Some of the Navy's futuristic weapons sound like something out of Star Wars, with lasers designed to shoot down drones and electric guns that fire projectiles at hypersonic speeds. That future is now. The Navy plans to deploy its first laser on a ship later this year—a prototype so advanced that it can be operated by a single sailor—and it intends to test an electromagnetic rail gun prototype aboard a vessel within two years.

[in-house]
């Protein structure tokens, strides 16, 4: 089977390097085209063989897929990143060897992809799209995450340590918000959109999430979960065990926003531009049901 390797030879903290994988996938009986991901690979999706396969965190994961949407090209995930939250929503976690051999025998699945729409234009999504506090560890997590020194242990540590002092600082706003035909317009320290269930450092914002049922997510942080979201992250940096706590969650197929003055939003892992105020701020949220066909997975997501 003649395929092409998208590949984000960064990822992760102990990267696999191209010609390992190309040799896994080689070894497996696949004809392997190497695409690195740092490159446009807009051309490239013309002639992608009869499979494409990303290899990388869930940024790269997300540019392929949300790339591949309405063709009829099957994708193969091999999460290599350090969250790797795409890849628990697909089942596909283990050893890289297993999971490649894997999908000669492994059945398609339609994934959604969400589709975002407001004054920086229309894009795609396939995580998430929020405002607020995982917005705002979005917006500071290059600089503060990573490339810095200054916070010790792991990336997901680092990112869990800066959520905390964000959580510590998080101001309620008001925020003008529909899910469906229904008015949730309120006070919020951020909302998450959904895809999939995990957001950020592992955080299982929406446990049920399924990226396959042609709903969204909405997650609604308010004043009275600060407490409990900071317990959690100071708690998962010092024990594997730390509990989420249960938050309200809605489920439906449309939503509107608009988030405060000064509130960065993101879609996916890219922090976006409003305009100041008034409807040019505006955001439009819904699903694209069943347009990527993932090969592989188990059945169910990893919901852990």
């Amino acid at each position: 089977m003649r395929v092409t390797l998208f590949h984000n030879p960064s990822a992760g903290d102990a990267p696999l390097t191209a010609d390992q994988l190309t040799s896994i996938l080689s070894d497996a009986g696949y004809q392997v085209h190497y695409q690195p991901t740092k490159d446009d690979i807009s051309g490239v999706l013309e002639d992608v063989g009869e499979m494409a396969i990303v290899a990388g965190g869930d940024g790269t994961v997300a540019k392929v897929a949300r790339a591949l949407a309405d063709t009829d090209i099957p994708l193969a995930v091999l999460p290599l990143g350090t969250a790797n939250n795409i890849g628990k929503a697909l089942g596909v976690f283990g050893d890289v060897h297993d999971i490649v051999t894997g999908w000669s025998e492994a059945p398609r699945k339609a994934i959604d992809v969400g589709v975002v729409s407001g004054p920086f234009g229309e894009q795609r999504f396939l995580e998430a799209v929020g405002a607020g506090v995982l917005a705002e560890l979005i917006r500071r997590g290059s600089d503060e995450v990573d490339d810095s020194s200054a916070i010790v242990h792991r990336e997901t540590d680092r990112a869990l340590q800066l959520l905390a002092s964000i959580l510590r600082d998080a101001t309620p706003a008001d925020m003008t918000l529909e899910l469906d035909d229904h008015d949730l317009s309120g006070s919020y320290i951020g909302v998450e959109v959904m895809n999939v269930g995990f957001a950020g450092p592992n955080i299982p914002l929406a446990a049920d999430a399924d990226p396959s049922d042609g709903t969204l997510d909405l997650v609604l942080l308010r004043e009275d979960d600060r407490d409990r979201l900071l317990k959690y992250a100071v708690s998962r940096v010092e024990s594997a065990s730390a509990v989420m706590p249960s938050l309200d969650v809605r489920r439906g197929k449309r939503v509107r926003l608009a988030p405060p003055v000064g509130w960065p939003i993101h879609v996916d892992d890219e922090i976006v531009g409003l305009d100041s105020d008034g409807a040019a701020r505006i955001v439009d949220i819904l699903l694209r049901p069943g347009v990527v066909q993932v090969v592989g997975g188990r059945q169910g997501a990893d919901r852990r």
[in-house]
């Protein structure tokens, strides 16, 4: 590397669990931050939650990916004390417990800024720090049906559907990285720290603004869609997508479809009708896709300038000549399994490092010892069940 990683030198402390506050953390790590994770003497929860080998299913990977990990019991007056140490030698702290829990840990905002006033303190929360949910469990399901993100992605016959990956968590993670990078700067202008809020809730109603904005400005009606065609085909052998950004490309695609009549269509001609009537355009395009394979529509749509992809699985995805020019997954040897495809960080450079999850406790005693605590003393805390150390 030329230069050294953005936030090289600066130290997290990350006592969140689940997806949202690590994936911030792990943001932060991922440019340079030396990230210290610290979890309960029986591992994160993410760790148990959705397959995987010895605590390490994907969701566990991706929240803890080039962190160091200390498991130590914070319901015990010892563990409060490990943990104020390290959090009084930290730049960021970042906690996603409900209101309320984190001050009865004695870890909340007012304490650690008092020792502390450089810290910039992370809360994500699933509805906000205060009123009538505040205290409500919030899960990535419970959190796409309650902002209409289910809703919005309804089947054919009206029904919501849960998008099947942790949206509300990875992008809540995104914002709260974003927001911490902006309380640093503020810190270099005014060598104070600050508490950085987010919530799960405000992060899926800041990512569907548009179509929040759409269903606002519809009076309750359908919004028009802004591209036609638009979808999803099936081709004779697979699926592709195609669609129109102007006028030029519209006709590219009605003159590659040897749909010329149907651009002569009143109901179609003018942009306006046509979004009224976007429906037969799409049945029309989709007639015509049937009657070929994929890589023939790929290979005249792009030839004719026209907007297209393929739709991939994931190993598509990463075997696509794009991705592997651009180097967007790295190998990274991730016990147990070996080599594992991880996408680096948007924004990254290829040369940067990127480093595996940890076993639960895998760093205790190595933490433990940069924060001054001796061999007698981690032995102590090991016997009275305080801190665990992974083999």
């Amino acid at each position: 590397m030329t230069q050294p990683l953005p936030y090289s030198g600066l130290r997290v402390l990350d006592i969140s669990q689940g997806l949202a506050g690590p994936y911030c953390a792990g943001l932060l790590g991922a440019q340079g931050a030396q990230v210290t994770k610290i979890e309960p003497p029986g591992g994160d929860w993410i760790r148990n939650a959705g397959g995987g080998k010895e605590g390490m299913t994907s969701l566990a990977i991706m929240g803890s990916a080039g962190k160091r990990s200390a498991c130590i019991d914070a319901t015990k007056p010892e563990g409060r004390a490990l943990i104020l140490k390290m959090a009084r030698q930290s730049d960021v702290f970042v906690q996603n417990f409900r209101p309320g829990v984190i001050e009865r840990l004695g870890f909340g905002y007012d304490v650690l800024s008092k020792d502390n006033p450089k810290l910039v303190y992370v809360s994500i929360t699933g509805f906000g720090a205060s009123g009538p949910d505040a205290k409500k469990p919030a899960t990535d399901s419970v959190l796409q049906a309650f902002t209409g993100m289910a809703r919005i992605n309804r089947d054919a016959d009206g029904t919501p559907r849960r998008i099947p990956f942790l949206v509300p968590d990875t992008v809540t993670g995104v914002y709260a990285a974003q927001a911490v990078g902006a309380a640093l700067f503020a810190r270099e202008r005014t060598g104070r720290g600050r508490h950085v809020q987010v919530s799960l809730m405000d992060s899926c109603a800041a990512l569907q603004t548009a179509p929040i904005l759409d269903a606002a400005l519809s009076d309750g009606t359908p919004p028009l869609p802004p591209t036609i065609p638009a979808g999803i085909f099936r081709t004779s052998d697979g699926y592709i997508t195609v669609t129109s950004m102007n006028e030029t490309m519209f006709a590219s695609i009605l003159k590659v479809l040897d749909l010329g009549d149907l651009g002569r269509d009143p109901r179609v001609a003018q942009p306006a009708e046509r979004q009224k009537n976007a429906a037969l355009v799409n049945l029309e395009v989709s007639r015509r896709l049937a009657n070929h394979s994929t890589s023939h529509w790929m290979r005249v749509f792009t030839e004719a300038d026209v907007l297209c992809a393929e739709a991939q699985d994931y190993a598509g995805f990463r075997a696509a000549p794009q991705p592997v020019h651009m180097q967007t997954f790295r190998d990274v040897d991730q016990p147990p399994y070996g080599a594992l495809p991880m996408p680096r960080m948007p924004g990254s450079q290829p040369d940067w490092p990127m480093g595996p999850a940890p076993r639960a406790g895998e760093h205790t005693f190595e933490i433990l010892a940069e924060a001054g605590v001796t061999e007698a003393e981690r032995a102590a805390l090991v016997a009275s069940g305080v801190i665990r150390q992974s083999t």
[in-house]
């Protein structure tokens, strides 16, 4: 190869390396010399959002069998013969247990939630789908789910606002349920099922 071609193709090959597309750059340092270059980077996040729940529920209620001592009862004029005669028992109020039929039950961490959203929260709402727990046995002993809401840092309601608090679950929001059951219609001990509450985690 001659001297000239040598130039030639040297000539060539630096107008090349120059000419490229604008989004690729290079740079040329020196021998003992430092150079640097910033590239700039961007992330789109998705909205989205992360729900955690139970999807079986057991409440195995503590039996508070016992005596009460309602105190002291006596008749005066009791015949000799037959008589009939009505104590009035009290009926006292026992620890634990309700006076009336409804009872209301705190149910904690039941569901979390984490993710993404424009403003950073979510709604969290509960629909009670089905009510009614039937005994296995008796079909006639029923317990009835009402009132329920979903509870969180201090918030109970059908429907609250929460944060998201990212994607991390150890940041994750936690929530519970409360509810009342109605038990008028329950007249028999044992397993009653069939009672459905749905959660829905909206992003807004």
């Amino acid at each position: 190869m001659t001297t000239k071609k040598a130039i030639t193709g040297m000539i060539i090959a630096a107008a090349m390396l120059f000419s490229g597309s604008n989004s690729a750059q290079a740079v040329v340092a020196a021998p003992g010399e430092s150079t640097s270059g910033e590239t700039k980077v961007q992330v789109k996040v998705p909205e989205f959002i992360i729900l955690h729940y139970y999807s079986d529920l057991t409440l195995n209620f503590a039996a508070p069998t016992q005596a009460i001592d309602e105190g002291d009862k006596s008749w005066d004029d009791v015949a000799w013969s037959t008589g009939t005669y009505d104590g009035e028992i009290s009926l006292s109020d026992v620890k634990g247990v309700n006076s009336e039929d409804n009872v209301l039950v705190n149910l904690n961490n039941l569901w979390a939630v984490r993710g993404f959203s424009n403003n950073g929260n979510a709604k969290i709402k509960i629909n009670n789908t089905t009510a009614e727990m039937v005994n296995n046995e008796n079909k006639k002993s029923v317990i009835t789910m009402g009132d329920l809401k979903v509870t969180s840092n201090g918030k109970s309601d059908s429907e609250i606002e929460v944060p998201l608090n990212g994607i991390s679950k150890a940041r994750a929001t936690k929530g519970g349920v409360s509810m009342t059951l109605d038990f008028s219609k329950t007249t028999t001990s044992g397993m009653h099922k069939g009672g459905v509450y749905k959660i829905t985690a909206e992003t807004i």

"It fundamentally changes the way we fight," says the Navy's program manager for directed energy and electric weapon systems. But for the Navy, it's not so much about the whiz-bang technology as it is about the economics of such armaments. Both cost pennies on the dollar compared with missiles and smart bombs, and the weapons can be fired continuously, unlike missiles and bombs, which eventually run out. Both systems have their drawbacks, however. Lasers tend to lose their effectiveness if it's raining, if it's dusty, or if there's turbulence in the atmosphere, and the rail gun, which can fire a projectile at up to seven times the speed of sound, requires vast amounts of electricity.